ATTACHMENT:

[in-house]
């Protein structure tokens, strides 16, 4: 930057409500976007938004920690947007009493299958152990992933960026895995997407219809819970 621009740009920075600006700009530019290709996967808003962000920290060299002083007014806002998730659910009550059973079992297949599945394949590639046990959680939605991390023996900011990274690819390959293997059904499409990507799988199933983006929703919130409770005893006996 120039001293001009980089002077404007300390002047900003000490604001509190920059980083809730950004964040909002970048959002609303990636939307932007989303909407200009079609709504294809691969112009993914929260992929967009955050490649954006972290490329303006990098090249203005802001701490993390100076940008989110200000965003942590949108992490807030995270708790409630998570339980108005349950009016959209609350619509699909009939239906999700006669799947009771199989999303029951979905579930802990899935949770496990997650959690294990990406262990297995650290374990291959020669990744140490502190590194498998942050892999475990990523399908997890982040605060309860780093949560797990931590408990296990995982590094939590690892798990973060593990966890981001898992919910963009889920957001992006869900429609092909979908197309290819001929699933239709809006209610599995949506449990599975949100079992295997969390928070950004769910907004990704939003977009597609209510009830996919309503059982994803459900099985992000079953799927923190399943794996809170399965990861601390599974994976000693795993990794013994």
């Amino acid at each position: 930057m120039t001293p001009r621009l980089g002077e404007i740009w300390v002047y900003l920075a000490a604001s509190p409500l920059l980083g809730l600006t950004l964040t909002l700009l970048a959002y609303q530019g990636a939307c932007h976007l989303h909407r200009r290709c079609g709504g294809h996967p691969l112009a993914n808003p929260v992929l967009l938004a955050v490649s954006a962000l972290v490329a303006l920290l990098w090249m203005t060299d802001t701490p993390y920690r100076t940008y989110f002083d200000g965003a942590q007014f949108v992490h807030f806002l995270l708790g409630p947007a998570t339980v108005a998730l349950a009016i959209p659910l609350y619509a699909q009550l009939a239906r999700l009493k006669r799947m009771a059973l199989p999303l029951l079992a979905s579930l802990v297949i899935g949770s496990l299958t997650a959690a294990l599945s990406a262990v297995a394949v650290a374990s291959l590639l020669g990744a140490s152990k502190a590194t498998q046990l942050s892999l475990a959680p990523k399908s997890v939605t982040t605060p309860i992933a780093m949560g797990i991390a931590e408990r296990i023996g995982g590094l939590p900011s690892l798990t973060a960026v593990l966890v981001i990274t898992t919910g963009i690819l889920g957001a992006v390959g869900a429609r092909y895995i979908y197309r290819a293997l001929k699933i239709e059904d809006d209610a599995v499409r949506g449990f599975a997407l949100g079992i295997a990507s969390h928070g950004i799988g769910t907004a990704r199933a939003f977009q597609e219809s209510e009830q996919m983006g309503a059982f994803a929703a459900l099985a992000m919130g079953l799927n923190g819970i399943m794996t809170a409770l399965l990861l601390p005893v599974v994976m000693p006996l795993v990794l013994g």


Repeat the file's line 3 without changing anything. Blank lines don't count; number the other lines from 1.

């Amino acid at each position: 930057m120039t001293p001009r621009l980089g002077e404007i740009w300390v002047y900003l920075a000490a604001s509190p409500l920059l980083g809730l600006t950004l964040t909002l700009l970048a959002y609303q530019g990636a939307c932007h976007l989303h909407r200009r290709c079609g709504g294809h996967p691969l112009a993914n808003p929260v992929l967009l938004a955050v490649s954006a962000l972290v490329a303006l920290l990098w090249m203005t060299d802001t701490p993390y920690r100076t940008y989110f002083d200000g965003a942590q007014f949108v992490h807030f806002l995270l708790g409630p947007a998570t339980v108005a998730l349950a009016i959209p659910l609350y619509a699909q009550l009939a239906r999700l009493k006669r799947m009771a059973l199989p999303l029951l079992a979905s579930l802990v297949i899935g949770s496990l299958t997650a959690a294990l599945s990406a262990v297995a394949v650290a374990s291959l590639l020669g990744a140490s152990k502190a590194t498998q046990l942050s892999l475990a959680p990523k399908s997890v939605t982040t605060p309860i992933a780093m949560g797990i991390a931590e408990r296990i023996g995982g590094l939590p900011s690892l798990t973060a960026v593990l966890v981001i990274t898992t919910g963009i690819l889920g957001a992006v390959g869900a429609r092909y895995i979908y197309r290819a293997l001929k699933i239709e059904d809006d209610a599995v499409r949506g449990f599975a997407l949100g079992i295997a990507s969390h928070g950004i799988g769910t907004a990704r199933a939003f977009q597609e219809s209510e009830q996919m983006g309503a059982f994803a929703a459900l099985a992000m919130g079953l799927n923190g819970i399943m794996t809170a409770l399965l990861l601390p005893v599974v994976m000693p006996l795993v990794l013994g």